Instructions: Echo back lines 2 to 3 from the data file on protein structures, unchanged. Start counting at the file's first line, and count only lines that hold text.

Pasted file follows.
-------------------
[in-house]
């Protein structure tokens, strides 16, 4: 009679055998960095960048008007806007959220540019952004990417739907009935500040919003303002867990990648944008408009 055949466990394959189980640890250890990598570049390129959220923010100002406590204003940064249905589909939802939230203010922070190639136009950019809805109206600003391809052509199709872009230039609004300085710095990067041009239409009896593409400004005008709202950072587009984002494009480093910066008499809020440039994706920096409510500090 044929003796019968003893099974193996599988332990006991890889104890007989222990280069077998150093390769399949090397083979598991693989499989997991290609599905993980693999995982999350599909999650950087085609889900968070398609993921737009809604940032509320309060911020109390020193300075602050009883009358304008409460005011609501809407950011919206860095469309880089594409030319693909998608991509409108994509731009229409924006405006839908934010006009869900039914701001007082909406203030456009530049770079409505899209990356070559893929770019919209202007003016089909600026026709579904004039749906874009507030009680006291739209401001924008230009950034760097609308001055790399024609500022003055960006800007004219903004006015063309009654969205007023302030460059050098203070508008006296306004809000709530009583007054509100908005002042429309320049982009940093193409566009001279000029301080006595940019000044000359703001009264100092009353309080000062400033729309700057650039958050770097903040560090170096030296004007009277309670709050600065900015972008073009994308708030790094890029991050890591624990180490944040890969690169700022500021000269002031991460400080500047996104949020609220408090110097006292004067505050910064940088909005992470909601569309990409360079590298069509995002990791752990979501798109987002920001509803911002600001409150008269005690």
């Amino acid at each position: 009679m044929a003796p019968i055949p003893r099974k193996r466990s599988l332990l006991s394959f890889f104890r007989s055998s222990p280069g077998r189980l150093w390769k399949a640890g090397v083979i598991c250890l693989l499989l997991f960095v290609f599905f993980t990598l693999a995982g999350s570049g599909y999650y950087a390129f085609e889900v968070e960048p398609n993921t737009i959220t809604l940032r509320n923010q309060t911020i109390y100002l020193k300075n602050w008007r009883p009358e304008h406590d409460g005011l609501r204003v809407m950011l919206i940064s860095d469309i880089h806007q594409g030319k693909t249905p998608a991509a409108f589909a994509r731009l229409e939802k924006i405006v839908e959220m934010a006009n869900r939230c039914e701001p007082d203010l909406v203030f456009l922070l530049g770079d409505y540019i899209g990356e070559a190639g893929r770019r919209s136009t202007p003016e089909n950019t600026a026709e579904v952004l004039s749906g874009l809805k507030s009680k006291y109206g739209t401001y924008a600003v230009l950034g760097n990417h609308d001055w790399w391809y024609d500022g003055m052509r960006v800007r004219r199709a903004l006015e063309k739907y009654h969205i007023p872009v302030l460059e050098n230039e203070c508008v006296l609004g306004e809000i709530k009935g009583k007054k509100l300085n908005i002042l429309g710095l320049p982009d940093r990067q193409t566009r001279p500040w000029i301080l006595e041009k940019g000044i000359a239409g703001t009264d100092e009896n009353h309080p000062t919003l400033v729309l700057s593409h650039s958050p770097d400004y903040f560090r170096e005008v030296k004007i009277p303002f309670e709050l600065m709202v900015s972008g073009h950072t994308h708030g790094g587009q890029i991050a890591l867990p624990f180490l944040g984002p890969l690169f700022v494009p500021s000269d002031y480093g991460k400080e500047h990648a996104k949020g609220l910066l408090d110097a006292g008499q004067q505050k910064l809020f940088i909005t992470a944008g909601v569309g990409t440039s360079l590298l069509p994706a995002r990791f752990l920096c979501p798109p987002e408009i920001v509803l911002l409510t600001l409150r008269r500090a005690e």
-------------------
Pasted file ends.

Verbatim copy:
């Protein structure tokens, strides 16, 4: 009679055998960095960048008007806007959220540019952004990417739907009935500040919003303002867990990648944008408009 055949466990394959189980640890250890990598570049390129959220923010100002406590204003940064249905589909939802939230203010922070190639136009950019809805109206600003391809052509199709872009230039609004300085710095990067041009239409009896593409400004005008709202950072587009984002494009480093910066008499809020440039994706920096409510500090 044929003796019968003893099974193996599988332990006991890889104890007989222990280069077998150093390769399949090397083979598991693989499989997991290609599905993980693999995982999350599909999650950087085609889900968070398609993921737009809604940032509320309060911020109390020193300075602050009883009358304008409460005011609501809407950011919206860095469309880089594409030319693909998608991509409108994509731009229409924006405006839908934010006009869900039914701001007082909406203030456009530049770079409505899209990356070559893929770019919209202007003016089909600026026709579904004039749906874009507030009680006291739209401001924008230009950034760097609308001055790399024609500022003055960006800007004219903004006015063309009654969205007023302030460059050098203070508008006296306004809000709530009583007054509100908005002042429309320049982009940093193409566009001279000029301080006595940019000044000359703001009264100092009353309080000062400033729309700057650039958050770097903040560090170096030296004007009277309670709050600065900015972008073009994308708030790094890029991050890591624990180490944040890969690169700022500021000269002031991460400080500047996104949020609220408090110097006292004067505050910064940088909005992470909601569309990409360079590298069509995002990791752990979501798109987002920001509803911002600001409150008269005690």
């Amino acid at each position: 009679m044929a003796p019968i055949p003893r099974k193996r466990s599988l332990l006991s394959f890889f104890r007989s055998s222990p280069g077998r189980l150093w390769k399949a640890g090397v083979i598991c250890l693989l499989l997991f960095v290609f599905f993980t990598l693999a995982g999350s570049g599909y999650y950087a390129f085609e889900v968070e960048p398609n993921t737009i959220t809604l940032r509320n923010q309060t911020i109390y100002l020193k300075n602050w008007r009883p009358e304008h406590d409460g005011l609501r204003v809407m950011l919206i940064s860095d469309i880089h806007q594409g030319k693909t249905p998608a991509a409108f589909a994509r731009l229409e939802k924006i405006v839908e959220m934010a006009n869900r939230c039914e701001p007082d203010l909406v203030f456009l922070l530049g770079d409505y540019i899209g990356e070559a190639g893929r770019r919209s136009t202007p003016e089909n950019t600026a026709e579904v952004l004039s749906g874009l809805k507030s009680k006291y109206g739209t401001y924008a600003v230009l950034g760097n990417h609308d001055w790399w391809y024609d500022g003055m052509r960006v800007r004219r199709a903004l006015e063309k739907y009654h969205i007023p872009v302030l460059e050098n230039e203070c508008v006296l609004g306004e809000i709530k009935g009583k007054k509100l300085n908005i002042l429309g710095l320049p982009d940093r990067q193409t566009r001279p500040w000029i301080l006595e041009k940019g000044i000359a239409g703001t009264d100092e009896n009353h309080p000062t919003l400033v729309l700057s593409h650039s958050p770097d400004y903040f560090r170096e005008v030296k004007i009277p303002f309670e709050l600065m709202v900015s972008g073009h950072t994308h708030g790094g587009q890029i991050a890591l867990p624990f180490l944040g984002p890969l690169f700022v494009p500021s000269d002031y480093g991460k400080e500047h990648a996104k949020g609220l910066l408090d110097a006292g008499q004067q505050k910064l809020f940088i909005t992470a944008g909601v569309g990409t440039s360079l590298l069509p994706a995002r990791f752990l920096c979501p798109p987002e408009i920001v509803l911002l409510t600001l409150r008269r500090a005690e």